After a five-year review, U.S. EPA has proposed leaving unchanged its two primary air quality standards for nitrogen oxides.
EPA Administrator Scott Pruitt, acting under a court-ordered deadline, signed a rulemaking notice Friday, and then it was quietly posted on an agency website.
"This proposed decision has been informed by a careful consideration of the full body of scientific evidence and information available in this review," the draft rule says, citing the recommendations of EPA's Clean Air Scientific Advisory Committee and an agency assessment of recent research into the health effects of nitrogen oxides.
The proposal will have a 60-day comment period upon publication in the Federal Register, accompanied by a public hearing if requested. Under a settlement clinched earlier this year in response to a lawsuit by two environmental groups, EPA must have the final rule in place by next April (Greenwire, May 1).
NOx — with nitrogen dioxide serving as a regulatory stand-in for the broader class of gases — is a key ingredient in smog. Major sources are cars, trucks and coal-fired power plants. Exposure to low levels can irritate the eyes, nose and throat, while inhalation over a day or two can lead to fluid buildup in the lungs, according to the Agency for Toxic Substances and Disease Registry.
Under the Clean Air Act, primary air quality standards are intended to protect public health. For nitrogen oxides, EPA's annual standard of 53 parts per billion dates back to 1971, supplemented by a one-hour 100 ppb limit added in 2010.
The decision to leave the current thresholds in place represents a victory for carmakers and other industry groups. Dissenting was the American Lung Association, which had argued in a filing in November that the one-hour standard should be tightened to allow for a "margin of safety" for asthma sufferers.
NOx is among a half-dozen "criteria pollutants" named in the act. EPA is supposed to review and — if warranted — revise the thresholds for those pollutants every five years in light of available scientific research. In practice, the agency is chronically late. Under the law, for example, the NOx review should have concluded two years ago. It took the lawsuit brought last year by the Center for Biological Diversity and the Center for Environmental Health to prod the agency into agreeing to hard deadlines.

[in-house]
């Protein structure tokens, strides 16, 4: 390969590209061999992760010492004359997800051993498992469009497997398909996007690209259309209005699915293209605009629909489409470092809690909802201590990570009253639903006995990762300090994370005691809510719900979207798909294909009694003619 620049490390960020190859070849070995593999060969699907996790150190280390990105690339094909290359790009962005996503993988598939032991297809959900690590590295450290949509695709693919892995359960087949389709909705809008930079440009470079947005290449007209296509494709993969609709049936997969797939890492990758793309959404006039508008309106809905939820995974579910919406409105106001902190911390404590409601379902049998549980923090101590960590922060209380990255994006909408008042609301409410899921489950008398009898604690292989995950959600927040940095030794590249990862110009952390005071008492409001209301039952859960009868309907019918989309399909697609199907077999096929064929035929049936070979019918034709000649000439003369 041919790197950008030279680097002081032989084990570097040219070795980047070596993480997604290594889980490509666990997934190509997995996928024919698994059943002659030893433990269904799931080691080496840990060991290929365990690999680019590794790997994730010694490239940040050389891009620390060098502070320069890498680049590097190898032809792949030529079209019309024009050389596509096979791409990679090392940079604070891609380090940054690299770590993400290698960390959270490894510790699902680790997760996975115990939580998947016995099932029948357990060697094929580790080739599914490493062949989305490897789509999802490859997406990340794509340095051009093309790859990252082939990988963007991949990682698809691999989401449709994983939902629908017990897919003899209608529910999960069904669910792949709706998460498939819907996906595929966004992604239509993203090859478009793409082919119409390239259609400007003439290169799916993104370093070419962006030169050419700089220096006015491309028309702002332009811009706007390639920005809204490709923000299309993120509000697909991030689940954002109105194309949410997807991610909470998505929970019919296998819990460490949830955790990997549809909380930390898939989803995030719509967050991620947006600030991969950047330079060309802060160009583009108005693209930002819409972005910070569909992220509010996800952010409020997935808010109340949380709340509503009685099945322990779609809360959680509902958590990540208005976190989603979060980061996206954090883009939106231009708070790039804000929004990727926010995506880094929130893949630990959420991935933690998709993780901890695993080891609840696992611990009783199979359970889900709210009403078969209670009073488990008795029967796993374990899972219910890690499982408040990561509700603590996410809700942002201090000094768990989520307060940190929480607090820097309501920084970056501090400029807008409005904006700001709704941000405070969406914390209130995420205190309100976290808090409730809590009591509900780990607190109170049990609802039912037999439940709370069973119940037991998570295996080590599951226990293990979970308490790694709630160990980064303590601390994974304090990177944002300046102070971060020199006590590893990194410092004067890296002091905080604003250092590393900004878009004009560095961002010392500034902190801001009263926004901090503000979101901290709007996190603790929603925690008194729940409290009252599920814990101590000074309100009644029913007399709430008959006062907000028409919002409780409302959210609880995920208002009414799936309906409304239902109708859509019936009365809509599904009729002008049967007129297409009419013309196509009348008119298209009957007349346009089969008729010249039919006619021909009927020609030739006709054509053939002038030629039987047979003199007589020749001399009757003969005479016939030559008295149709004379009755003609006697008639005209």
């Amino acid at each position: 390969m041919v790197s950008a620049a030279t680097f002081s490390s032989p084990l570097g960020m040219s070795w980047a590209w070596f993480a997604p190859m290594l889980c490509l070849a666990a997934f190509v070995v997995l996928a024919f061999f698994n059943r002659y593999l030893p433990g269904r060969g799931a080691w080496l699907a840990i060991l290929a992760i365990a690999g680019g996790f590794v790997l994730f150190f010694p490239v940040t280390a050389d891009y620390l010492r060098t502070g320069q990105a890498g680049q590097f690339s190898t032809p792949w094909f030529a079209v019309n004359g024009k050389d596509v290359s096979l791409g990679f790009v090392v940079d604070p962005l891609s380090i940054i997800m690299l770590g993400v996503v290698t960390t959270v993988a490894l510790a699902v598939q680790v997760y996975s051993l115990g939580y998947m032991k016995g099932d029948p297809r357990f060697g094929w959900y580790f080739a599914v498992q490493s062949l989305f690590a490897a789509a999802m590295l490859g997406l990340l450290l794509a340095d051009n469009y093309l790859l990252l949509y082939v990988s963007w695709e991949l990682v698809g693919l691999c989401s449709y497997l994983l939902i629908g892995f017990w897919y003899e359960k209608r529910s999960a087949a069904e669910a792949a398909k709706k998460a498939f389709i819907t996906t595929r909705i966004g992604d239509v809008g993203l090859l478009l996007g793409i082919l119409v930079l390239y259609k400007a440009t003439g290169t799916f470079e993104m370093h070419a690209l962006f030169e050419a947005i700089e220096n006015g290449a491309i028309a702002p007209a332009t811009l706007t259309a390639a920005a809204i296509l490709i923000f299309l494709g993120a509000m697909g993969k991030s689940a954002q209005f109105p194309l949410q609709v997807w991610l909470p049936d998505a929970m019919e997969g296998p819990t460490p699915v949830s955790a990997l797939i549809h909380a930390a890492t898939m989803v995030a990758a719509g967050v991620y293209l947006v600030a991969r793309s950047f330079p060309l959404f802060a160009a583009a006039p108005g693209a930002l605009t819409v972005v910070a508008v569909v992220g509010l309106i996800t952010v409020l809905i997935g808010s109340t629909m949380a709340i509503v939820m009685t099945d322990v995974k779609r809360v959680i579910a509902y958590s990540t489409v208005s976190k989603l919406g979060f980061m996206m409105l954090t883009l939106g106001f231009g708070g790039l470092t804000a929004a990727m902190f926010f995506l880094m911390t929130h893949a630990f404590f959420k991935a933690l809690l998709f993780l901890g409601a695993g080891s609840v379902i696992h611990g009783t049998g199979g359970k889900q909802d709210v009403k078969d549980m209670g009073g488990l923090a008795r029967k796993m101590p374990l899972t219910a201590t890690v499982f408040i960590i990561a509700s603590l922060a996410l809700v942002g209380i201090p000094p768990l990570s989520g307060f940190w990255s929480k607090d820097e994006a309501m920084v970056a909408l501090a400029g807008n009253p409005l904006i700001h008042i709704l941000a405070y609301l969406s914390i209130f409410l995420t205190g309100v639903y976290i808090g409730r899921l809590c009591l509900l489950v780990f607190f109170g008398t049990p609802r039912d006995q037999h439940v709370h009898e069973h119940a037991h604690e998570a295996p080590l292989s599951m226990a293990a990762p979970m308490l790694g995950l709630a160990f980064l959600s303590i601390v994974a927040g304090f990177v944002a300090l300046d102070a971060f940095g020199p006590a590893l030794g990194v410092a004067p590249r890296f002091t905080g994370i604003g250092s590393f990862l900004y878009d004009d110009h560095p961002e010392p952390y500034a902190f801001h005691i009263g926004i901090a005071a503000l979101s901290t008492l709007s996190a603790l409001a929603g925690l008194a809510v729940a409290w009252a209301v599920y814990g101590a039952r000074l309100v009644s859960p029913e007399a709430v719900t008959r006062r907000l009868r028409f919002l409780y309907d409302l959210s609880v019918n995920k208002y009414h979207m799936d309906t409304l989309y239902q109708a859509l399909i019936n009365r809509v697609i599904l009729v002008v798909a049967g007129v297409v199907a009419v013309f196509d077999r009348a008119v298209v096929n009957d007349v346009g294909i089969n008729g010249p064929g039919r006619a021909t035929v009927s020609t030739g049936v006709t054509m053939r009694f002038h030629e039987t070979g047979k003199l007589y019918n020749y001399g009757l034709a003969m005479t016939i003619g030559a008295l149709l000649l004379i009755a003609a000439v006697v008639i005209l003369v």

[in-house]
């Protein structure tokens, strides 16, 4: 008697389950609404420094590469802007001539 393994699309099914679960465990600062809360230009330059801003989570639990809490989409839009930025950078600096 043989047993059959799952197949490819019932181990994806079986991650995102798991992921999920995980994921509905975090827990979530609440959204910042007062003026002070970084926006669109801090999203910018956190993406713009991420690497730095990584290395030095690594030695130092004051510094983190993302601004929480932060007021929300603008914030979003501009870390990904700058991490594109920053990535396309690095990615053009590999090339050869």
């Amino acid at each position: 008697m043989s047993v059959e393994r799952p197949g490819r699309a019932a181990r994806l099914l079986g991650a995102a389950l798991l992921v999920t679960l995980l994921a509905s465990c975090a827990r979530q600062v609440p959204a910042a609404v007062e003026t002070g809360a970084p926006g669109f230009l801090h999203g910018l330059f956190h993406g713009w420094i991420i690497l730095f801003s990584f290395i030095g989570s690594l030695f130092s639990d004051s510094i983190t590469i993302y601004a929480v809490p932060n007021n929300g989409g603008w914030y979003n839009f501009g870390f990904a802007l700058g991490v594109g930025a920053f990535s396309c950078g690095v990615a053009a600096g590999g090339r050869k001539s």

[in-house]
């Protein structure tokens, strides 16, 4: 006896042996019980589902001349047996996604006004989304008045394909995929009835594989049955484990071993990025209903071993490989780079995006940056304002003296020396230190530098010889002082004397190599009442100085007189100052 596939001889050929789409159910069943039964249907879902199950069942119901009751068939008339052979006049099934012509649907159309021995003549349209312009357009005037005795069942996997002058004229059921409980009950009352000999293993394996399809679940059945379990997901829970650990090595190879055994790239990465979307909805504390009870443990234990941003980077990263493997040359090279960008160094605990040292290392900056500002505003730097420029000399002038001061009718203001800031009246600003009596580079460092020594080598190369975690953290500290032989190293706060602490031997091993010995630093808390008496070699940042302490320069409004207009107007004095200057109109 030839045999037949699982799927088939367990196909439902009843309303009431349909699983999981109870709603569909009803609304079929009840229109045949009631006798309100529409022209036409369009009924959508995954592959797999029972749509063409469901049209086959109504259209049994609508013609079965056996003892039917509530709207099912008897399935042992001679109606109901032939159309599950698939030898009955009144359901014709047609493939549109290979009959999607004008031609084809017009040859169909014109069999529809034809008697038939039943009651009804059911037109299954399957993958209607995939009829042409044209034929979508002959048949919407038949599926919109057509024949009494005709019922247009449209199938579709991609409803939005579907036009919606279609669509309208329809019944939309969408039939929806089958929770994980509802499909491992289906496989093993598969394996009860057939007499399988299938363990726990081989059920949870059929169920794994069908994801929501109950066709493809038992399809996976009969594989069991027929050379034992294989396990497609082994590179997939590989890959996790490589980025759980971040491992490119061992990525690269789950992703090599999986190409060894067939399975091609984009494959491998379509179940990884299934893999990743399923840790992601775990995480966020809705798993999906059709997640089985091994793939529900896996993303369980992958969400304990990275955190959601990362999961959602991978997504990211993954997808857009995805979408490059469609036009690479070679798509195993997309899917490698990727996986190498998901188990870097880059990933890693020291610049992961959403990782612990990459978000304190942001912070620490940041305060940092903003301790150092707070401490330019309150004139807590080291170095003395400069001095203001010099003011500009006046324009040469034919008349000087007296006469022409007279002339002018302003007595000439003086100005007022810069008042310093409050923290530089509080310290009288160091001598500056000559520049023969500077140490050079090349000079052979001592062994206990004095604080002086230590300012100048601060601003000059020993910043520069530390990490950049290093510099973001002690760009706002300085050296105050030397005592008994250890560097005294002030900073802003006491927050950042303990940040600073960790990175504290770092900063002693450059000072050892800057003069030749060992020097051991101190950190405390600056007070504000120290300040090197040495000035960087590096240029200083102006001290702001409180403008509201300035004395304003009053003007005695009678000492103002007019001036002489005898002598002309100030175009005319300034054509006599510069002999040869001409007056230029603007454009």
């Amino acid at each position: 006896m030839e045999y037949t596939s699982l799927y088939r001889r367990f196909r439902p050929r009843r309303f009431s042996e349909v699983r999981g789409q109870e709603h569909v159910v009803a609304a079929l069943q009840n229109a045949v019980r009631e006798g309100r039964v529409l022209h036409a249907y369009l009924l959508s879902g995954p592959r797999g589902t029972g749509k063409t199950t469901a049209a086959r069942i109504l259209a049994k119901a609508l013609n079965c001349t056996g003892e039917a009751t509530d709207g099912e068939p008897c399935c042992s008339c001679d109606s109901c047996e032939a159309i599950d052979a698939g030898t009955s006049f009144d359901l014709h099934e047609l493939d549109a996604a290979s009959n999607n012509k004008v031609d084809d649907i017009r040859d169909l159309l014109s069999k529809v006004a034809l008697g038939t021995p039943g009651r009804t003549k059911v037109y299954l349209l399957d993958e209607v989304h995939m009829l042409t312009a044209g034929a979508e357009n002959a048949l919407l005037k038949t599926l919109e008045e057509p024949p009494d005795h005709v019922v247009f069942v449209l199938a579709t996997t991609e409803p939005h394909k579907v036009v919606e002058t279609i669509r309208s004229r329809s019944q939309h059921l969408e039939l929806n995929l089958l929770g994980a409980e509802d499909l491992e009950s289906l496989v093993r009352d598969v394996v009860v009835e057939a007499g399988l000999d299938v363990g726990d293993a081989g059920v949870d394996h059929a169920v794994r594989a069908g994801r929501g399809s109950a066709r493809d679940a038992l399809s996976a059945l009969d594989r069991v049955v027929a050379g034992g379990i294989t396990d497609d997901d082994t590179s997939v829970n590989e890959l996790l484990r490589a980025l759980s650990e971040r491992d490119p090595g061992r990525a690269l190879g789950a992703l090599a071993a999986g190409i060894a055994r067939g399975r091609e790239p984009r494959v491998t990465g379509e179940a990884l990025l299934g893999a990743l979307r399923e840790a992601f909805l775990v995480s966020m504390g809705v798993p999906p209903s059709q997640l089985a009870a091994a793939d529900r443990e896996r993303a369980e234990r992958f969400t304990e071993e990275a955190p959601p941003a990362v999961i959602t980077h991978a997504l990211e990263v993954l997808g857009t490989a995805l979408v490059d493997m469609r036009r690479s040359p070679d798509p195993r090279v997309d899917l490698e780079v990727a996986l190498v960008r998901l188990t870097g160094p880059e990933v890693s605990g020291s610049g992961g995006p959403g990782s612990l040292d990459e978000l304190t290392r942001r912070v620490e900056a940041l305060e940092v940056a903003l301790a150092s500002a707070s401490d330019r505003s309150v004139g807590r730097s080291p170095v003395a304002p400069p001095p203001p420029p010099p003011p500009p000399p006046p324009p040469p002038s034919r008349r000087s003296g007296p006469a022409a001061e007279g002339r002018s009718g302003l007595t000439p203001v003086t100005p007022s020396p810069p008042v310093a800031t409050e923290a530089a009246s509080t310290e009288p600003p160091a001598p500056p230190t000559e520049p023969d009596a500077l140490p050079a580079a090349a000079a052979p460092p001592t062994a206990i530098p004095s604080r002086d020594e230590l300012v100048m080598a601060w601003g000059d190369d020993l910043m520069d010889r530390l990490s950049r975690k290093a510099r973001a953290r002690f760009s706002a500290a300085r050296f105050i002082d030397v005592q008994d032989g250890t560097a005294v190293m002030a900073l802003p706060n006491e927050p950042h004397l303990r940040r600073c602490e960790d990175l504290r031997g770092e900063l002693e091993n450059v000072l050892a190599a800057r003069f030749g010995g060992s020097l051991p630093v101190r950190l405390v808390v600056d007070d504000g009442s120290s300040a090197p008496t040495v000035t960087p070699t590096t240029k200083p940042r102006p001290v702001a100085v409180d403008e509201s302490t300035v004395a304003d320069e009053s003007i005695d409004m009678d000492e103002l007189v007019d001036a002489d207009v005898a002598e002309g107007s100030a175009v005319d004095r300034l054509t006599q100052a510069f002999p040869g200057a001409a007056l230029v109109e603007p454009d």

While Pruitt, like other Republicans, has derided what he calls "sue-and-settle" deals, he made no attempt to undo the consent decree that had been tentatively reached under the Obama administration and was made final in April. The same consent decree also applies to a new review of the standards for sulfur oxides, with a proposed rulemaking due by next May.
The NOx review, launched in 2012, was a relatively sleepy affair in comparison with the tumult that surrounded the agency's decision two years ago to reset the ozone standard.
By EPA's estimate, total NOx releases have fallen more than 60 percent since 1980, with the decline expected to continue as stricter vehicle emissions limits take effect. There are no areas in the United States now in nonattainment for either the annual or hourly benchmarks.
Agency officials had signaled their intent to stick with the status quo last fall with the release of a draft policy assessment that found current evidence "does not call into question any of the elements of the current standards" (Greenwire, Sept. 28, 2016). In a March report, the Clean Air Scientific Advisory Committee, a group of outside experts, seconded that conclusion. The policy assessment was made final soon afterward.
The secondary NOx standard, designed to protect ecosystems, was not part of the review. It remains at 53 ppb on an average annual basis.
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